Looking back on my walk this week with the Taste of Gower group at Llanmadoc, we were very lucky with the weather. We saw both sunshine and clouds over the beautiful open space of the beach at Whitford Point with the old Victorian lighthouse not quite clear of the tide. Having said that, one of the main reasons we have such a green and luscious land in Wales is the amount of rainfall we get. It is less predictable where it is going to fall these days and looking again at the dark clouds and sun bleached beach, that is why I say we were so lucky not to be rained on until the end of the walk.

Country lane

return route

My soundscape for this walk is about the same length as usual (around 4 mins) but I could easily have made it twice that length or more. I may decide to produce a StillWalks video from the photos and sounds I have collected on this walk but it will have to wait in line with the others I have not yet post produced.

Llanmadoc Walk Soundscape

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Underfoot

Moving up from the beach at Whitford Point my walk this week with the Taste of Gower walkers meandered through the woods to continue this circular walk from Llanmadoc on the northern tip of the Gower Peninsula.

The ground underfoot was now mostly a soft carpet of pine needles and so for those walking barefoot (just one, not me), the transition from the sand of the beach would have been a relatively comfortable one. I was tempted to go barefoot myself, remembering the experience being described by Nan Shepherd and Robert MacFarlane in their books as one which puts you in contact with the ground (literally) in a way that walking in boots cannot, however sensitive and sympathetic you are to the land.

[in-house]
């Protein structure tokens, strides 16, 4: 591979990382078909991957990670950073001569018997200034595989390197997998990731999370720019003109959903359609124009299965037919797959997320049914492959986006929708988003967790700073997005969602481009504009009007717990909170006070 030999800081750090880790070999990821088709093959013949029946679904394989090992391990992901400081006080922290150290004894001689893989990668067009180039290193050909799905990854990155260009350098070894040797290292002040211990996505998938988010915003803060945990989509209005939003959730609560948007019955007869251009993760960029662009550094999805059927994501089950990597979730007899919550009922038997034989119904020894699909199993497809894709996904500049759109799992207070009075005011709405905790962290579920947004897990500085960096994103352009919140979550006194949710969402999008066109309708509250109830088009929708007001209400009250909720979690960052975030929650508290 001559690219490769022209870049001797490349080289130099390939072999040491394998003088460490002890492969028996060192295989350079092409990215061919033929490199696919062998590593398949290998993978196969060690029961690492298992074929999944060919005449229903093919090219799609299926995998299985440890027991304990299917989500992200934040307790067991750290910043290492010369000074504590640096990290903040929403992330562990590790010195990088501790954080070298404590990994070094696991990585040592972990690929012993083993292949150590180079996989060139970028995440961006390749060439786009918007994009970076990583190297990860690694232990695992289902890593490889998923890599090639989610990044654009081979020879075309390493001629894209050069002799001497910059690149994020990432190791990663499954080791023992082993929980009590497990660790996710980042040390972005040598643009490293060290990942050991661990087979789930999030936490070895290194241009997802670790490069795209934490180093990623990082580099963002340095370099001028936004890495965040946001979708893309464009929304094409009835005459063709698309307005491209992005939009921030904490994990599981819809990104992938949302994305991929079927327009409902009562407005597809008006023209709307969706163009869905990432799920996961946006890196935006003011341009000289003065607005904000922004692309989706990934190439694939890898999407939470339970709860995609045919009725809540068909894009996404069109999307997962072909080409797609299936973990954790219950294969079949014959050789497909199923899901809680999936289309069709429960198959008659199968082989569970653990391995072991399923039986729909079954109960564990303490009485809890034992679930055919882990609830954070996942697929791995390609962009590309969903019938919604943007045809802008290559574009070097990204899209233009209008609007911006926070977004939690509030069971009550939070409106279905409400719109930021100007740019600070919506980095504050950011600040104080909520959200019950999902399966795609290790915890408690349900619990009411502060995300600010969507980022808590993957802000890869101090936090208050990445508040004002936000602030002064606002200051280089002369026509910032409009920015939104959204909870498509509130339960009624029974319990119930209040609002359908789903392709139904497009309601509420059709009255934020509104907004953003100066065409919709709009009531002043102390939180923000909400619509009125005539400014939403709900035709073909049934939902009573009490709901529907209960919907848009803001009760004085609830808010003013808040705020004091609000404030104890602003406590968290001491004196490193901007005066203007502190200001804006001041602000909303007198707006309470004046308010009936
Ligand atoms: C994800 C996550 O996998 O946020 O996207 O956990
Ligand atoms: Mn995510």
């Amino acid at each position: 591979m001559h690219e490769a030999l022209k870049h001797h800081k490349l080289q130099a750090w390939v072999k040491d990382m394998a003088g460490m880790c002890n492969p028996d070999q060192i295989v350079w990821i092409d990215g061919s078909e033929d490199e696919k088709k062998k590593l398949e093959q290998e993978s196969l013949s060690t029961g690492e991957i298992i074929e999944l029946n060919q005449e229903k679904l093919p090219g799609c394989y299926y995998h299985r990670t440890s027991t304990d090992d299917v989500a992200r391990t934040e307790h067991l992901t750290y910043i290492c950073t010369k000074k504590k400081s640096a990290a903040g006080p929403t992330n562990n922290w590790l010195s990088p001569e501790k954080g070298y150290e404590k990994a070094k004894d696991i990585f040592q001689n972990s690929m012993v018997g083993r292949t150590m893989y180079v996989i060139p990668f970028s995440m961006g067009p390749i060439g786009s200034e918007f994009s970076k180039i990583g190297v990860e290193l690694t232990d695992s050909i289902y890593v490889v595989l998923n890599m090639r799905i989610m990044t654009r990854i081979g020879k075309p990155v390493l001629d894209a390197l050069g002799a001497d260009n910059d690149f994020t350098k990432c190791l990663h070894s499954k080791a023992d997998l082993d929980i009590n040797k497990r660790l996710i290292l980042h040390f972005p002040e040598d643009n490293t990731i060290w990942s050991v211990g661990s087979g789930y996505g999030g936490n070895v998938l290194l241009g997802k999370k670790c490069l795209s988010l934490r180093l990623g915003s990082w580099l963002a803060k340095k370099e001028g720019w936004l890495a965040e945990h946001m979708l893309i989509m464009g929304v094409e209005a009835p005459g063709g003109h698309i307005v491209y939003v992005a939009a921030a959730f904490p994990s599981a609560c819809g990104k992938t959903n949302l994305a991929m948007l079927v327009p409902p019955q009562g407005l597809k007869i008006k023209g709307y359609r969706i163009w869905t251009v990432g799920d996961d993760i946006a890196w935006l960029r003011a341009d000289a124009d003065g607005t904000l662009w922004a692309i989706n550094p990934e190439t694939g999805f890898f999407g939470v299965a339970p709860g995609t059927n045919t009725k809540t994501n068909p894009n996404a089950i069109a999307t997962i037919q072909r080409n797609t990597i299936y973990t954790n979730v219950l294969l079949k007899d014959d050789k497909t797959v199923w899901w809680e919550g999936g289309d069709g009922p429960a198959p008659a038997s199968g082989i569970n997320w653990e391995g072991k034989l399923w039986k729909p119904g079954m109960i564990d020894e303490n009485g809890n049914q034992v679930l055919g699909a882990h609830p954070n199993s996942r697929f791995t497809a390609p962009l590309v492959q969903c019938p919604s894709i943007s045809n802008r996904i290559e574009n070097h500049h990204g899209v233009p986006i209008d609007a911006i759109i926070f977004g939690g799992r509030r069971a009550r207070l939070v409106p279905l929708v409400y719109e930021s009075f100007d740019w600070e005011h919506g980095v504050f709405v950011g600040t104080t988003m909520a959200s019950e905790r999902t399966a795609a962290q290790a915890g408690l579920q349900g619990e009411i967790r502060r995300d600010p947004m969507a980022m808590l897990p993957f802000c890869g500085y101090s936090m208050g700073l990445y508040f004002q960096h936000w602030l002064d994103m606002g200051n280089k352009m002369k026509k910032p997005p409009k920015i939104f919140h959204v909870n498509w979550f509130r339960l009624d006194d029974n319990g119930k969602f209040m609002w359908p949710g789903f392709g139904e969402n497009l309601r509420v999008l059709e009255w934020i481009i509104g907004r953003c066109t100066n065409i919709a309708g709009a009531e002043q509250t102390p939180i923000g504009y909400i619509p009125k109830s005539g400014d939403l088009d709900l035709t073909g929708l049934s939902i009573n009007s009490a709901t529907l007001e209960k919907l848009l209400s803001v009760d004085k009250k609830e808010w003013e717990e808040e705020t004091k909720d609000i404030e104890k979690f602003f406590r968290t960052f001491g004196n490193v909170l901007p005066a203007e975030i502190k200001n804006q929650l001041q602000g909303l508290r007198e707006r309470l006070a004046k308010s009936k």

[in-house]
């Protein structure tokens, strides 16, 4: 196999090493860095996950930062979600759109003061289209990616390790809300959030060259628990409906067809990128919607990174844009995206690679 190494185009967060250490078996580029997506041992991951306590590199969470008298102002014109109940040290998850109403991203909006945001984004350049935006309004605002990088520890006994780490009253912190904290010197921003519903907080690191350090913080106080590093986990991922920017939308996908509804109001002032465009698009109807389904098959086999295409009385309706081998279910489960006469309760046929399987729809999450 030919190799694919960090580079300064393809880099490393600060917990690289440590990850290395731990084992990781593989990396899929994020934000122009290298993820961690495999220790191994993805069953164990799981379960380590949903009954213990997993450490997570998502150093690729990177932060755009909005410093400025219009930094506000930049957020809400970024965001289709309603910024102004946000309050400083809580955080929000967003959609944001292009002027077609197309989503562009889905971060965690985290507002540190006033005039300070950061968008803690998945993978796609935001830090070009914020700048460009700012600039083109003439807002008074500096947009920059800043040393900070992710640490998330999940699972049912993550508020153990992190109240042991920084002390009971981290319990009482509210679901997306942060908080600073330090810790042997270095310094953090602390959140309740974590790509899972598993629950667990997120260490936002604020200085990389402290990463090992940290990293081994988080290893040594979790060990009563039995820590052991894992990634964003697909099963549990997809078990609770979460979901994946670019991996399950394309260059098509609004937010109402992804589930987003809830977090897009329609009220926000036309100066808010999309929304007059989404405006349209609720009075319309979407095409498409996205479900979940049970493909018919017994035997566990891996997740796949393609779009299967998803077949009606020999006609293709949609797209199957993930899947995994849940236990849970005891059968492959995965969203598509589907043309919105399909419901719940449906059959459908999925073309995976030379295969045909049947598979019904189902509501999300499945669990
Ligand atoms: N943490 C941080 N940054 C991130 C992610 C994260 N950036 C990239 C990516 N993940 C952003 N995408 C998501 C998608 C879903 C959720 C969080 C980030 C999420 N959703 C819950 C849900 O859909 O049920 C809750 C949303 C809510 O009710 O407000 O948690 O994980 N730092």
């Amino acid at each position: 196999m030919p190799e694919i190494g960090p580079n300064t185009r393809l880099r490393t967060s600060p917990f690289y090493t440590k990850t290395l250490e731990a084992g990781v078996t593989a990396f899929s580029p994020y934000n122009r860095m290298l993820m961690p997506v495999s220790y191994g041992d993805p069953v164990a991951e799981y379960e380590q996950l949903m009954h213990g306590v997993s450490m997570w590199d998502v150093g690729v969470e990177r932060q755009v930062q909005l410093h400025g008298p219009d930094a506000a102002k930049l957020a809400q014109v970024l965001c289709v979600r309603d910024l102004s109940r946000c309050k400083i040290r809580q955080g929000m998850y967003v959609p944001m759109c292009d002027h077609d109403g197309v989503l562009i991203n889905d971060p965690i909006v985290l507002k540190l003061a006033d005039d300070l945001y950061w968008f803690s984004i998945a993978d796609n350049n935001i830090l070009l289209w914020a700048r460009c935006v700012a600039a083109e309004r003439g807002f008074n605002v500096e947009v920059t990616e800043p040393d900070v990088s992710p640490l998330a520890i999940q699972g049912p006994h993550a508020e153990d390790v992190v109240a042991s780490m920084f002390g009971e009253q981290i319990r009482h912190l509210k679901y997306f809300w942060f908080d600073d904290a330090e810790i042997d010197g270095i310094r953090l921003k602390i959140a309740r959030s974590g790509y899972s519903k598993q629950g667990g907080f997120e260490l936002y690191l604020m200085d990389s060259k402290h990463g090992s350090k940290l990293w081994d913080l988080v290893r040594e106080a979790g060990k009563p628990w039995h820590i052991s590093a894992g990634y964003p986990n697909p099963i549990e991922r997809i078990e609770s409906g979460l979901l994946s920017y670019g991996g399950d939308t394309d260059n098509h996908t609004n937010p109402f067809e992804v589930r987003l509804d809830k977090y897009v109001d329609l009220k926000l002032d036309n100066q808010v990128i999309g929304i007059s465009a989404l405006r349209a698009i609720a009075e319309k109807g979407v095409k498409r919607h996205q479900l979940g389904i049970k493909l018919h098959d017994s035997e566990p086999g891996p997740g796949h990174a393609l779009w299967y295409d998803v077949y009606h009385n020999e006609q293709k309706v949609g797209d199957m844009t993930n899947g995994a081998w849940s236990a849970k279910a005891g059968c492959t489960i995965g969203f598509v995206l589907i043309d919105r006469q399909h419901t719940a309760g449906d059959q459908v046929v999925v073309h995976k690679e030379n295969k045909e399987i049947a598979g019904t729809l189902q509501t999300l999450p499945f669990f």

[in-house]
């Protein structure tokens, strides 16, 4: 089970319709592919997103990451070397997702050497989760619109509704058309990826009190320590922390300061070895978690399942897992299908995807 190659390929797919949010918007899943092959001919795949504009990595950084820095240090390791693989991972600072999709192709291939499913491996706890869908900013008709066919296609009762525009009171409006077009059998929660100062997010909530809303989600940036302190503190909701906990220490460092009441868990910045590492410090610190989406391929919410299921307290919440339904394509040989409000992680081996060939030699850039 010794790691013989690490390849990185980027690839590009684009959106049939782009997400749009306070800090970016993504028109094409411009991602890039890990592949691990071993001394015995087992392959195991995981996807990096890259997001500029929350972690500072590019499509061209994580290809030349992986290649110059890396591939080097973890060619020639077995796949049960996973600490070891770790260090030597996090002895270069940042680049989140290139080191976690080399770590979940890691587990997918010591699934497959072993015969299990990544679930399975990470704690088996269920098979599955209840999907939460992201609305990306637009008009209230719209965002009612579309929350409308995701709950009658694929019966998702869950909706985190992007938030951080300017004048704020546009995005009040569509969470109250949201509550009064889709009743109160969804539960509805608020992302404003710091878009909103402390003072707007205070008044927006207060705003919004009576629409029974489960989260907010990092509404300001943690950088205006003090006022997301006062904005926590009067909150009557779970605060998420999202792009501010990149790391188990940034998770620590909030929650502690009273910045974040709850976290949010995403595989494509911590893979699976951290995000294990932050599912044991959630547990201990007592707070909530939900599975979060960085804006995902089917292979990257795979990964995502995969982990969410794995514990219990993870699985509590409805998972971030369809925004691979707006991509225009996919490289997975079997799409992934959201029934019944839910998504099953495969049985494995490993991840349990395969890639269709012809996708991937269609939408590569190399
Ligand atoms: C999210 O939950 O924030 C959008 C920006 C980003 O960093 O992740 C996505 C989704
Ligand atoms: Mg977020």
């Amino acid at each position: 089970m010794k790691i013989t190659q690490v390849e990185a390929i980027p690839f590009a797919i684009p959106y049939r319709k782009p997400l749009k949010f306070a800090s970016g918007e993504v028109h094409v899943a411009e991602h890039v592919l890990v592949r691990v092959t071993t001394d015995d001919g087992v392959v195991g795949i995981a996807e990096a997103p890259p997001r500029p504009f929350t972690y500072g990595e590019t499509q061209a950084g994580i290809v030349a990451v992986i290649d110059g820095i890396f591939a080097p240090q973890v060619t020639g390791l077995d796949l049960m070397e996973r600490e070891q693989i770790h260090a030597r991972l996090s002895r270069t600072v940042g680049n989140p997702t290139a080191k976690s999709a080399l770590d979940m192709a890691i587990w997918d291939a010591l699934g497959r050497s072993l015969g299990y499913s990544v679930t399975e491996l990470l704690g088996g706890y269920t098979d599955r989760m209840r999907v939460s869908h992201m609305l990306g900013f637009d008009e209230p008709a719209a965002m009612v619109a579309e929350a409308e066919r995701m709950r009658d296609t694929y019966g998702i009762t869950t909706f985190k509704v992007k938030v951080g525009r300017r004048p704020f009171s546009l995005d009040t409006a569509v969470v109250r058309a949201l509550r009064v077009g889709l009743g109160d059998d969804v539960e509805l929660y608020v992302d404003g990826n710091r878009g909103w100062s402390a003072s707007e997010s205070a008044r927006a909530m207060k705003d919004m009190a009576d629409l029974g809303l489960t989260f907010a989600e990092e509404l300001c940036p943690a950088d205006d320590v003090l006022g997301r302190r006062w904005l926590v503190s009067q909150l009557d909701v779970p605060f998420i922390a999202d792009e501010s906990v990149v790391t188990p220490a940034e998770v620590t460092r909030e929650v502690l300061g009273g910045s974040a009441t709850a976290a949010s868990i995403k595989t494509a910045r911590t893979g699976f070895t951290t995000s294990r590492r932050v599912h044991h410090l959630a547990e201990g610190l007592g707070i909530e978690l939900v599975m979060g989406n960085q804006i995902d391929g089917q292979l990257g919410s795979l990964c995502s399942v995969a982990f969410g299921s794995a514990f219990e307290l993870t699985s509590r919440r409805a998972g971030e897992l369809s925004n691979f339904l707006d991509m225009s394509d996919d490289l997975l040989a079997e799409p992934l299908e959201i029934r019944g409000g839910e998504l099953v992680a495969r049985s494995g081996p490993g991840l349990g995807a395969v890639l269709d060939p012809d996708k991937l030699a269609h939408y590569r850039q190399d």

woodland path

Woodland Footpath

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My Walk this Week – Taste of Gower, Llanmadoc

My walk this week is another Taste of Gower walk organised by Steve Lancey with the Gower Landscapes Partnership. The walk started from the village of Llanmadoc on the northern tip of the Gower Peninsula. The weather was fine and still but with storms threatening.

We headed down to the beach which took us past the woodland we would return through and the dramatic rock outcrops that are a feature of the place – worth climbing too, but not today.

Llanmadoc Walk-1

I’ll get onto the beach in tomorrow’s post but in the meantime I have included a short sound clip of a blackbird and a cockerel welcoming us on this typical Gower lane.

Morning Cockerel

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Descending Through the Wild Woods

Descending from the hill at Weobley Castle to the level of the salt marshes on my circular walk this week on the northern edge of the Gower Peninsula, we passed through some woodland which was filled with wild flowers.

It is always good to see bluebells and it is also good to see wild garlic. Even though the scent can be almost overwhelming at times, I love both the sight and the smell garlic in the woods.

Bluebells